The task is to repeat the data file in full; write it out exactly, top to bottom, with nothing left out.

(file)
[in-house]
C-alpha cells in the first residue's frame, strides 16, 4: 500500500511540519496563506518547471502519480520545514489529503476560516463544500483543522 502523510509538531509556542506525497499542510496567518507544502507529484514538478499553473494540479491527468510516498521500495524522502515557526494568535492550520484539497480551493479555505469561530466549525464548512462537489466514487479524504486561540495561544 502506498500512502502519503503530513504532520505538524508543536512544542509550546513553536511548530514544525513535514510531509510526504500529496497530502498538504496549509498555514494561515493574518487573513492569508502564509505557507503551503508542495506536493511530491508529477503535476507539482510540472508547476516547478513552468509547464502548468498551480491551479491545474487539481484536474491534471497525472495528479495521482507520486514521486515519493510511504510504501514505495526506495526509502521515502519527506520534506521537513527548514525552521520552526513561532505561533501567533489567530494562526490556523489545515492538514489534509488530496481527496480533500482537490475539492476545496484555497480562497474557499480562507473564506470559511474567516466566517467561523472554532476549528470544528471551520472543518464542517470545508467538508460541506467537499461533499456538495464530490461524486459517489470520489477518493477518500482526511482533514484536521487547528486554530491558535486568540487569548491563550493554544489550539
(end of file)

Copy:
[in-house]
C-alpha cells in the first residue's frame, strides 16, 4: 500500500511540519496563506518547471502519480520545514489529503476560516463544500483543522 502523510509538531509556542506525497499542510496567518507544502507529484514538478499553473494540479491527468510516498521500495524522502515557526494568535492550520484539497480551493479555505469561530466549525464548512462537489466514487479524504486561540495561544 502506498500512502502519503503530513504532520505538524508543536512544542509550546513553536511548530514544525513535514510531509510526504500529496497530502498538504496549509498555514494561515493574518487573513492569508502564509505557507503551503508542495506536493511530491508529477503535476507539482510540472508547476516547478513552468509547464502548468498551480491551479491545474487539481484536474491534471497525472495528479495521482507520486514521486515519493510511504510504501514505495526506495526509502521515502519527506520534506521537513527548514525552521520552526513561532505561533501567533489567530494562526490556523489545515492538514489534509488530496481527496480533500482537490475539492476545496484555497480562497474557499480562507473564506470559511474567516466566517467561523472554532476549528470544528471551520472543518464542517470545508467538508460541506467537499461533499456538495464530490461524486459517489470520489477518493477518500482526511482533514484536521487547528486554530491558535486568540487569548491563550493554544489550539